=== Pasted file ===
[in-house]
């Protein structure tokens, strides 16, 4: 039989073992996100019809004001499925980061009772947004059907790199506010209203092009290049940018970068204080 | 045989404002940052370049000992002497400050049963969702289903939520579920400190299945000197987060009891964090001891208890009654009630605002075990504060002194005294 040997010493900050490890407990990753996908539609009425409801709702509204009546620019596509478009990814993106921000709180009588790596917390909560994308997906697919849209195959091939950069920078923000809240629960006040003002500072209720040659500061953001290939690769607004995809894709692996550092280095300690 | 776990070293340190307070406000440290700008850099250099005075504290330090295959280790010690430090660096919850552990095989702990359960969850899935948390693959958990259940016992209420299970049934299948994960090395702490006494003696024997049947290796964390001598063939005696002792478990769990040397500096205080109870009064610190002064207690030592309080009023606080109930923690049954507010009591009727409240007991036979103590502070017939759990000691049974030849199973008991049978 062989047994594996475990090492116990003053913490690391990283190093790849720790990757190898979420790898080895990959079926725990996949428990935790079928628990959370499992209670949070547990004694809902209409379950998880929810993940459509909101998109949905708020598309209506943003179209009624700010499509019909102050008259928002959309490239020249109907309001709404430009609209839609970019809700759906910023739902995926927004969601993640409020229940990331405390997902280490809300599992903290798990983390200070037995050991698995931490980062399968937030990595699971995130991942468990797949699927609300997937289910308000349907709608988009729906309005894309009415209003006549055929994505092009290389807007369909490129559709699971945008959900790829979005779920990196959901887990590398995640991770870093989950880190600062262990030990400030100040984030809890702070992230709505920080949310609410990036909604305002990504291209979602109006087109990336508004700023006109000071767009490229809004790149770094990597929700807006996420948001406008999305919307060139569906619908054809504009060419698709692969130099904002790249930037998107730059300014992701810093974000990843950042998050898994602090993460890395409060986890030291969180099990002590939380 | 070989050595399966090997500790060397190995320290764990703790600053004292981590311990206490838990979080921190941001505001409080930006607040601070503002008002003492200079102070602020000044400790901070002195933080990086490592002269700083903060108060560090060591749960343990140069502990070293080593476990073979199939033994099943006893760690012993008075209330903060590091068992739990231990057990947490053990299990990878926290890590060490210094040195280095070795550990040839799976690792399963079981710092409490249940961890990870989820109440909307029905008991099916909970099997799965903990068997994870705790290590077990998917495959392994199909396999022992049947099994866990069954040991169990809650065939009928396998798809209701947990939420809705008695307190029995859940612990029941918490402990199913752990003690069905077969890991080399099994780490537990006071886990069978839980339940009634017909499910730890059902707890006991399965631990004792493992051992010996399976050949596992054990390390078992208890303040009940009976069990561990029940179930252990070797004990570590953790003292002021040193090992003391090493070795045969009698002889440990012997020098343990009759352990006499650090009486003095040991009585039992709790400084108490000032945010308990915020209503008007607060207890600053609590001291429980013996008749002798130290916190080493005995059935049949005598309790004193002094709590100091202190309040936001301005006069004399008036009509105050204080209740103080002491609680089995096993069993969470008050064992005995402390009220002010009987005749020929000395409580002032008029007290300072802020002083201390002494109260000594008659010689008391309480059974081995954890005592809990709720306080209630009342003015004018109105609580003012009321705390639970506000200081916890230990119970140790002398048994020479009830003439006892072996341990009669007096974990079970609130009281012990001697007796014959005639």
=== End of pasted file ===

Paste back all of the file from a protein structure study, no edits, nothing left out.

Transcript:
[in-house]
């Protein structure tokens, strides 16, 4: 039989073992996100019809004001499925980061009772947004059907790199506010209203092009290049940018970068204080 | 045989404002940052370049000992002497400050049963969702289903939520579920400190299945000197987060009891964090001891208890009654009630605002075990504060002194005294 040997010493900050490890407990990753996908539609009425409801709702509204009546620019596509478009990814993106921000709180009588790596917390909560994308997906697919849209195959091939950069920078923000809240629960006040003002500072209720040659500061953001290939690769607004995809894709692996550092280095300690 | 776990070293340190307070406000440290700008850099250099005075504290330090295959280790010690430090660096919850552990095989702990359960969850899935948390693959958990259940016992209420299970049934299948994960090395702490006494003696024997049947290796964390001598063939005696002792478990769990040397500096205080109870009064610190002064207690030592309080009023606080109930923690049954507010009591009727409240007991036979103590502070017939759990000691049974030849199973008991049978 062989047994594996475990090492116990003053913490690391990283190093790849720790990757190898979420790898080895990959079926725990996949428990935790079928628990959370499992209670949070547990004694809902209409379950998880929810993940459509909101998109949905708020598309209506943003179209009624700010499509019909102050008259928002959309490239020249109907309001709404430009609209839609970019809700759906910023739902995926927004969601993640409020229940990331405390997902280490809300599992903290798990983390200070037995050991698995931490980062399968937030990595699971995130991942468990797949699927609300997937289910308000349907709608988009729906309005894309009415209003006549055929994505092009290389807007369909490129559709699971945008959900790829979005779920990196959901887990590398995640991770870093989950880190600062262990030990400030100040984030809890702070992230709505920080949310609410990036909604305002990504291209979602109006087109990336508004700023006109000071767009490229809004790149770094990597929700807006996420948001406008999305919307060139569906619908054809504009060419698709692969130099904002790249930037998107730059300014992701810093974000990843950042998050898994602090993460890395409060986890030291969180099990002590939380 | 070989050595399966090997500790060397190995320290764990703790600053004292981590311990206490838990979080921190941001505001409080930006607040601070503002008002003492200079102070602020000044400790901070002195933080990086490592002269700083903060108060560090060591749960343990140069502990070293080593476990073979199939033994099943006893760690012993008075209330903060590091068992739990231990057990947490053990299990990878926290890590060490210094040195280095070795550990040839799976690792399963079981710092409490249940961890990870989820109440909307029905008991099916909970099997799965903990068997994870705790290590077990998917495959392994199909396999022992049947099994866990069954040991169990809650065939009928396998798809209701947990939420809705008695307190029995859940612990029941918490402990199913752990003690069905077969890991080399099994780490537990006071886990069978839980339940009634017909499910730890059902707890006991399965631990004792493992051992010996399976050949596992054990390390078992208890303040009940009976069990561990029940179930252990070797004990570590953790003292002021040193090992003391090493070795045969009698002889440990012997020098343990009759352990006499650090009486003095040991009585039992709790400084108490000032945010308990915020209503008007607060207890600053609590001291429980013996008749002798130290916190080493005995059935049949005598309790004193002094709590100091202190309040936001301005006069004399008036009509105050204080209740103080002491609680089995096993069993969470008050064992005995402390009220002010009987005749020929000395409580002032008029007290300072802020002083201390002494109260000594008659010689008391309480059974081995954890005592809990709720306080209630009342003015004018109105609580003012009321705390639970506000200081916890230990119970140790002398048994020479009830003439006892072996341990009669007096974990079970609130009281012990001697007796014959005639």